Mumbai: The Reserve Bank of India (RBI) will buy government bonds worth up to Rs10,000 crore on 17 May, a move that could bring some relief to the bond market which is reeling under the pressure of rising yields despite a slew of regulatory measures.

Bond prices and yields move in opposite directions.

The purchase of securities will be made under the central bank’s open market operations (OMOs), RBI said on Friday. The decision is based on the “assessment of prevailing liquidity conditions and also of the durable liquidity needs going forward".

Last week, RBI withdrew the clause that forced foreign portfolio investors (FPIs) to buy government bonds and state development loans with at least three years of residual maturity. In April, it had increased the limits for FPIs to buy Indian bonds and also allowed banks to spread the provisioning for losses on their bond portfolio over four quarters.

According to bond dealers, none of these measures seem to have helped revive demand, which in turn is keeping yields elevated. But the OMOs announcement may give the market a breather.

“Yields may fall in response to the OMO announcement because it changes the demand-supply dynamics in favour of the market. It will also boost market sentiment," said Soumyajit Niyogi, associate director at India Ratings and Research.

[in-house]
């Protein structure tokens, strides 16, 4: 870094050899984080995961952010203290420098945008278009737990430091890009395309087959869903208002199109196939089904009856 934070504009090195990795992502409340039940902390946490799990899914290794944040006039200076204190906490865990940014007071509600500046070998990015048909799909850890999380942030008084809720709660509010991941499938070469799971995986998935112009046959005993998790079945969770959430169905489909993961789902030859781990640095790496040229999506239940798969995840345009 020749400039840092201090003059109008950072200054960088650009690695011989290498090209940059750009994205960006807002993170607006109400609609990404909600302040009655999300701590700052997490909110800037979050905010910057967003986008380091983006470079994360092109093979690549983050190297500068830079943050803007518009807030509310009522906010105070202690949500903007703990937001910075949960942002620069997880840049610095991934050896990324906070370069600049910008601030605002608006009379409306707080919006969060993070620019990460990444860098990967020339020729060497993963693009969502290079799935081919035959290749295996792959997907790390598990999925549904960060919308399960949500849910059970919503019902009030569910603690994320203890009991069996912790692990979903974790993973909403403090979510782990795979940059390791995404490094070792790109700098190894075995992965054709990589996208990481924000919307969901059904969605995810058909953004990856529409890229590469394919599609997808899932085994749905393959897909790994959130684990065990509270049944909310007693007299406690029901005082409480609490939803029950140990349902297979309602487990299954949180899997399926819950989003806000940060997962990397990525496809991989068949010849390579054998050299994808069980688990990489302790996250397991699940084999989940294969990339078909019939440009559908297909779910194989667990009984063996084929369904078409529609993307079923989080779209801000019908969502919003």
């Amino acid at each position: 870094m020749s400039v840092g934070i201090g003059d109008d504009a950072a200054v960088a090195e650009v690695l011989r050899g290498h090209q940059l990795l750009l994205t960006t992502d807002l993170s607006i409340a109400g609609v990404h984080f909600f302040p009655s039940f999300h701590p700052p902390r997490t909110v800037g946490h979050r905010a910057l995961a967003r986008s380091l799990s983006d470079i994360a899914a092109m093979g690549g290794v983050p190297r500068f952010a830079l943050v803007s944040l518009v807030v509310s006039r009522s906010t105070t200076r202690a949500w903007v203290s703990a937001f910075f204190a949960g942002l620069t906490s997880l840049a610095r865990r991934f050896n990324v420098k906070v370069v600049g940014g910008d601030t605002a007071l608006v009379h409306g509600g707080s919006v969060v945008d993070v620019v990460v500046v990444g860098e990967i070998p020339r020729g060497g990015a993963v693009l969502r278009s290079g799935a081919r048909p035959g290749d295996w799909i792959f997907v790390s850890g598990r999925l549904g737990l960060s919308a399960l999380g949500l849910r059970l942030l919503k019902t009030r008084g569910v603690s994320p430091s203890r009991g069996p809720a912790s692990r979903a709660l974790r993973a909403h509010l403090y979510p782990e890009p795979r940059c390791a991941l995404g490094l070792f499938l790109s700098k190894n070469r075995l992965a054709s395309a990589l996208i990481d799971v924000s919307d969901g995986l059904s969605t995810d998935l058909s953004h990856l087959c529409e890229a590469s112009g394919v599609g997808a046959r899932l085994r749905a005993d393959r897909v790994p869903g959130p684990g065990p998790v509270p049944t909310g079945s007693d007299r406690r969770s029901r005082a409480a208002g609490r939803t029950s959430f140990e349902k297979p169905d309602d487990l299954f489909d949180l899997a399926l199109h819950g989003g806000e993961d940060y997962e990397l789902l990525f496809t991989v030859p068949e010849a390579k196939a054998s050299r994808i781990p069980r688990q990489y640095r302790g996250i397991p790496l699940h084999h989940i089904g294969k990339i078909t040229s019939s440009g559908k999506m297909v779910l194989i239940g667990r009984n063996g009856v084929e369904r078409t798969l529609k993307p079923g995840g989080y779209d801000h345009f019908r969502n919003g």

Since the start of 2018, the yield on the 10-year benchmark bond has gained 40 basis points to 7.73%.

There is muted demand from public sector banks, which had suffered losses on bond portfolio in the previous two quarters. State-owned lenders have a crucial role in providing liquidity to the bond market, said bond dealers.

Fears of a rate hike and a volatile external environment with rising crude oil prices and US treasury yields have also added to the bearish sentiment and impacted government borrowings.

RBI did not manage to sell part of a particular bond, for the third time in the weekly auction. On Friday, it could only sell Rs255.15 crore of 2020 maturity government bonds out of the Rs2,000 crore on offer. The remaining amount was devolved on primary dealers. This signals two things—weak demand and RBI’s unwillingness to auction bonds at higher yields, said debt dealers.

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